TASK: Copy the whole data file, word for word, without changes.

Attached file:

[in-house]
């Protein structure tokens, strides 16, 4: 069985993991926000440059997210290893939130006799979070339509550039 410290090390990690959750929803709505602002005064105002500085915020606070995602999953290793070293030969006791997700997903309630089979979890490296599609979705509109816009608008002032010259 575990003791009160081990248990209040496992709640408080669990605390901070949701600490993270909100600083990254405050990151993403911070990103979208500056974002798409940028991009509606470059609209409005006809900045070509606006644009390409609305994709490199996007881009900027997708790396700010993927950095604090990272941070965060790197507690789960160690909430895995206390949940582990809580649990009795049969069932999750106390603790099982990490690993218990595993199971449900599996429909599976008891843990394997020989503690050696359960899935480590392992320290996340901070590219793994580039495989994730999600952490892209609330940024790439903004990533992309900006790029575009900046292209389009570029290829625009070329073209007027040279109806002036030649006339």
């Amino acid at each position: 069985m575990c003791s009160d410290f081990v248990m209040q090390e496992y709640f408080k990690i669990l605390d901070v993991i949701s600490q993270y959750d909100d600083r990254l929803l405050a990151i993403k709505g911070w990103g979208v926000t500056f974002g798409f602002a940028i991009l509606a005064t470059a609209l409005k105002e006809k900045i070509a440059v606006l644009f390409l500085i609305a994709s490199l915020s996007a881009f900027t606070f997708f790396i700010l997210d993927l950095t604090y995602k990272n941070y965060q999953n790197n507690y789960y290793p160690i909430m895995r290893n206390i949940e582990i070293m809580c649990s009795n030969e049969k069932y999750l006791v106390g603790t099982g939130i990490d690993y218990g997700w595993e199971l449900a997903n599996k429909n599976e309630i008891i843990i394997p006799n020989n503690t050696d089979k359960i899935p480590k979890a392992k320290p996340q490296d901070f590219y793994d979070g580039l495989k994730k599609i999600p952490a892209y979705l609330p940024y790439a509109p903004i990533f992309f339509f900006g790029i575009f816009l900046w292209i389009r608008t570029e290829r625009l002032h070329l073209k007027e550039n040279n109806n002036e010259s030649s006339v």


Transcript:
[in-house]
């Protein structure tokens, strides 16, 4: 069985993991926000440059997210290893939130006799979070339509550039 410290090390990690959750929803709505602002005064105002500085915020606070995602999953290793070293030969006791997700997903309630089979979890490296599609979705509109816009608008002032010259 575990003791009160081990248990209040496992709640408080669990605390901070949701600490993270909100600083990254405050990151993403911070990103979208500056974002798409940028991009509606470059609209409005006809900045070509606006644009390409609305994709490199996007881009900027997708790396700010993927950095604090990272941070965060790197507690789960160690909430895995206390949940582990809580649990009795049969069932999750106390603790099982990490690993218990595993199971449900599996429909599976008891843990394997020989503690050696359960899935480590392992320290996340901070590219793994580039495989994730999600952490892209609330940024790439903004990533992309900006790029575009900046292209389009570029290829625009070329073209007027040279109806002036030649006339």
């Amino acid at each position: 069985m575990c003791s009160d410290f081990v248990m209040q090390e496992y709640f408080k990690i669990l605390d901070v993991i949701s600490q993270y959750d909100d600083r990254l929803l405050a990151i993403k709505g911070w990103g979208v926000t500056f974002g798409f602002a940028i991009l509606a005064t470059a609209l409005k105002e006809k900045i070509a440059v606006l644009f390409l500085i609305a994709s490199l915020s996007a881009f900027t606070f997708f790396i700010l997210d993927l950095t604090y995602k990272n941070y965060q999953n790197n507690y789960y290793p160690i909430m895995r290893n206390i949940e582990i070293m809580c649990s009795n030969e049969k069932y999750l006791v106390g603790t099982g939130i990490d690993y218990g997700w595993e199971l449900a997903n599996k429909n599976e309630i008891i843990i394997p006799n020989n503690t050696d089979k359960i899935p480590k979890a392992k320290p996340q490296d901070f590219y793994d979070g580039l495989k994730k599609i999600p952490a892209y979705l609330p940024y790439a509109p903004i990533f992309f339509f900006g790029i575009f816009l900046w292209i389009r608008t570029e290829r625009l002032h070329l073209k007027e550039n040279n109806n002036e010259s030649s006339v």